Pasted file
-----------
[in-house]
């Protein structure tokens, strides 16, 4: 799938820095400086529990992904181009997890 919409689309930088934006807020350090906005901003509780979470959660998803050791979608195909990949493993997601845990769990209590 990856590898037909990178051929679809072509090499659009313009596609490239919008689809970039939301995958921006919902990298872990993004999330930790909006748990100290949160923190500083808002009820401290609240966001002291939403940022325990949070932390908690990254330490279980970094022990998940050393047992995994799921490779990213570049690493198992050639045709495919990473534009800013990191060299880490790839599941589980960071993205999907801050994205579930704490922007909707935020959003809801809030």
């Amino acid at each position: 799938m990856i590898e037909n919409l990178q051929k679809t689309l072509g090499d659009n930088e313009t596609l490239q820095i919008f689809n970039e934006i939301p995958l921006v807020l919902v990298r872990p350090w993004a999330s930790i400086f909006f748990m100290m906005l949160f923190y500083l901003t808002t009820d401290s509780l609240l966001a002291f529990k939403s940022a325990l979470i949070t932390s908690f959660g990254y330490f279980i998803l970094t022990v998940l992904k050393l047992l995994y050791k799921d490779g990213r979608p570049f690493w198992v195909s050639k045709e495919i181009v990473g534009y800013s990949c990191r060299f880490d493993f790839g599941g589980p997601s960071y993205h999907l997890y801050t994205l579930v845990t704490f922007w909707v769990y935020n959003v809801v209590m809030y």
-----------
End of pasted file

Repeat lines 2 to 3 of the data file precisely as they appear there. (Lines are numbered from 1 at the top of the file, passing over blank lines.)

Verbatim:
């Protein structure tokens, strides 16, 4: 799938820095400086529990992904181009997890 919409689309930088934006807020350090906005901003509780979470959660998803050791979608195909990949493993997601845990769990209590 990856590898037909990178051929679809072509090499659009313009596609490239919008689809970039939301995958921006919902990298872990993004999330930790909006748990100290949160923190500083808002009820401290609240966001002291939403940022325990949070932390908690990254330490279980970094022990998940050393047992995994799921490779990213570049690493198992050639045709495919990473534009800013990191060299880490790839599941589980960071993205999907801050994205579930704490922007909707935020959003809801809030």
């Amino acid at each position: 799938m990856i590898e037909n919409l990178q051929k679809t689309l072509g090499d659009n930088e313009t596609l490239q820095i919008f689809n970039e934006i939301p995958l921006v807020l919902v990298r872990p350090w993004a999330s930790i400086f909006f748990m100290m906005l949160f923190y500083l901003t808002t009820d401290s509780l609240l966001a002291f529990k939403s940022a325990l979470i949070t932390s908690f959660g990254y330490f279980i998803l970094t022990v998940l992904k050393l047992l995994y050791k799921d490779g990213r979608p570049f690493w198992v195909s050639k045709e495919i181009v990473g534009y800013s990949c990191r060299f880490d493993f790839g599941g589980p997601s960071y993205h999907l997890y801050t994205l579930v845990t704490f922007w909707v769990y935020n959003v809801v209590m809030y």